...Milton and Rose were invited to speak at the New Orleans Gold Conference, an annual gathering of hard-money investors. After Milton spoke, he took questions from the audience. I tempted him with the question, "Who's the better economist, Ludwig von Mises or John Maynard Keynes?" I knew Milton would answer straight; he didn't care what gold bugs thought. "Keynes," he proclaimed to a shocked audience...

    ...Milton turned to me and asked in a serious tone, "Mark, why are gold bugs so passionate about gold?" It was a perfect opportunity to talk about the importance of "honest money," a theme that Ludwig von Mises, Henry Hazlitt, and other Austrian economists have taught for years. I pulled out of my jacket pocket a large oversized $20 banknote, a "gold certificate" issued in the 1920s. Together we read the words spelled out on it: "This certifies that there has been deposited in the Treasury of the United States of America TWENTY DOLLARS IN GOLD COIN payable to the bearer on demand." I then explained, "Milton, we're passionate about gold because under the gold standard, there's a contract between the government and its citizens. For every gold certificate issued, the government had to back it up with a $20 gold coin. Under a genuine gold standard, the Treasury can't just print up money to pay their bills. It's honest money."

    All along, I felt that Friedman was simply playing along, since after all, he was the world's foremost monetary historian. I went on, "So, what kind of contract exists today between the government and its citizens? Milton, do you have a $20 bill?" He reached into his pocket and handed over a $20 bill. "See, the contract has completely disappeared. Now it only says ‘Federal Reserve Note.' And the Fed doesn't even pay interest!" I paused and said, "Milton, this $20 bill isn't worth the paper it's printed on." And I tore it up! I ripped Milton Friedman's $20 Federal Reserve Note into a half-dozen pieces.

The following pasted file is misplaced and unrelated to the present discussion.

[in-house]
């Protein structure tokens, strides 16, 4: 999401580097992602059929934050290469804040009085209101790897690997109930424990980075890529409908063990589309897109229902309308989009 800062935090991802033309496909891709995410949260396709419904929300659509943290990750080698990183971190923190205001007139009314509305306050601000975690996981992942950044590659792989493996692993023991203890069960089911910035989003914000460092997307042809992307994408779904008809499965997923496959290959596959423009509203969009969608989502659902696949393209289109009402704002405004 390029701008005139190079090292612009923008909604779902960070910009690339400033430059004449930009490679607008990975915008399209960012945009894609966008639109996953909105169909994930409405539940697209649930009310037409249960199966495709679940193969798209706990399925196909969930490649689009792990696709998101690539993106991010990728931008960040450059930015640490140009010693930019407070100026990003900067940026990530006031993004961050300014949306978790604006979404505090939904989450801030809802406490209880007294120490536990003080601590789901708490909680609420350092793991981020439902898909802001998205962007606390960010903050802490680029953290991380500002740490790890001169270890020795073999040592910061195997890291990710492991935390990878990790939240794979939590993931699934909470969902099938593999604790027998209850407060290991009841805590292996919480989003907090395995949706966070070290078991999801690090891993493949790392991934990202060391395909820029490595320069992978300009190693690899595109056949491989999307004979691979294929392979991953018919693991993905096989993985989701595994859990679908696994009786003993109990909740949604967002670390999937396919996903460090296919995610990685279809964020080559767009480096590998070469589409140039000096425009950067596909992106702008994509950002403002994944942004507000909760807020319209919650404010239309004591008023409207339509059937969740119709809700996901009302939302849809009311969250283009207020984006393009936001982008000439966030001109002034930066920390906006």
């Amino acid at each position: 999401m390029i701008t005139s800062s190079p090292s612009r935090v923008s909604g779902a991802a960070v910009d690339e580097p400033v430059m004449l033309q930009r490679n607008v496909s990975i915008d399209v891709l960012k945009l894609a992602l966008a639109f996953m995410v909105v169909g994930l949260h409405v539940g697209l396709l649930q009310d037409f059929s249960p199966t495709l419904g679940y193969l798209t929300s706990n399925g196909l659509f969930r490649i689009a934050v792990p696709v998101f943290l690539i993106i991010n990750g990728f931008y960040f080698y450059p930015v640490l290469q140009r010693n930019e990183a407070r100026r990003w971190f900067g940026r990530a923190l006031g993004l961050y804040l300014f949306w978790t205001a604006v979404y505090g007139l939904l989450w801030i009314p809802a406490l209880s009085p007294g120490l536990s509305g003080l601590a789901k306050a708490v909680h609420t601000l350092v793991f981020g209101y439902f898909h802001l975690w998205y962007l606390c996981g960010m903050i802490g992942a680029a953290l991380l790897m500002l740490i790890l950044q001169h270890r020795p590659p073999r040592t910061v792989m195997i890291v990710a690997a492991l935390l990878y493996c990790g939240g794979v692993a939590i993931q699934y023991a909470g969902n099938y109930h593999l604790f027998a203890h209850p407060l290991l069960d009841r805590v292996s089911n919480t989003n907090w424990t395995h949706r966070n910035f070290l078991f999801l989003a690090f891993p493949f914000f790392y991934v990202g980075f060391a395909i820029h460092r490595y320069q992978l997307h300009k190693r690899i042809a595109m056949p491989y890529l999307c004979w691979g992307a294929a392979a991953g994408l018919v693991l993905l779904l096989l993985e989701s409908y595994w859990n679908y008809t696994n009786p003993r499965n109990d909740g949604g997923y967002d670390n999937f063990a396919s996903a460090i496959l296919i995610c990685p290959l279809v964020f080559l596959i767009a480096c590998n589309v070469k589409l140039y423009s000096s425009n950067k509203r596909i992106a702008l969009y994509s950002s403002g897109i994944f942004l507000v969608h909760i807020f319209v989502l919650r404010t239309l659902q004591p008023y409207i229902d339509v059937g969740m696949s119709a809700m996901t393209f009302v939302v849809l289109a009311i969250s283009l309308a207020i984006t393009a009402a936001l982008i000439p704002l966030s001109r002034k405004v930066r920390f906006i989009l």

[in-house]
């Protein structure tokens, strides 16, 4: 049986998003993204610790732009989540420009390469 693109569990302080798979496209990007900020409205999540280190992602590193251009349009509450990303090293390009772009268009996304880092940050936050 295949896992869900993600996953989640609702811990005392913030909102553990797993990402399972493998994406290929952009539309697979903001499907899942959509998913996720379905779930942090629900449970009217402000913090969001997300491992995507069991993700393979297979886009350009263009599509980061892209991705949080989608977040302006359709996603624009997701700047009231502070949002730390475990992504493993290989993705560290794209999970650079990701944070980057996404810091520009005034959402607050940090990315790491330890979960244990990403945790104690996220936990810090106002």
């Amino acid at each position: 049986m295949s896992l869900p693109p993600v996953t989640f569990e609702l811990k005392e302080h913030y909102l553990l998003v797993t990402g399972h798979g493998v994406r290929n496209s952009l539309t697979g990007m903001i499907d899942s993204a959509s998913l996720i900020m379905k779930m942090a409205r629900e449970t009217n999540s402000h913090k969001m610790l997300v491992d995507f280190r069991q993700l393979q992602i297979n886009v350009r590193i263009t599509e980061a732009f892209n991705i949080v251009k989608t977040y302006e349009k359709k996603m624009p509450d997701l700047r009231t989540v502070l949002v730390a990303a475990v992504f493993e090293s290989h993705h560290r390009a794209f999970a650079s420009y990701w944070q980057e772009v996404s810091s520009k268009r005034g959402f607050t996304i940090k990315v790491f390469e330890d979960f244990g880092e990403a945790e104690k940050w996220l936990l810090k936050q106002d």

Suddenly, the atmosphere changed. He turned to me and said angrily, "Mark, you had no right to destroy my property!" Rose chimed in, "Yes, Mark, you shouldn't have done that. That was Milton's private property."...Finally, I said, "Well, I suppose you want your money back?"

    ...I reached into my pocket and pulled out a $20 St. Gaudens Double Eagle gold coin, handed it to Milton, and said, “Okay, here’s your $20!”

    He looked startled and stared at the coin. I thought he would be pleased, but I was wrong. Suddenly, he handed it back to me. "I don't want it!"

    I gulped, struggling for words. "But Milton, it's a gift. Here, take it. It's a $20 gold coin, worth a lot more than a $20 Federal Reserve Note."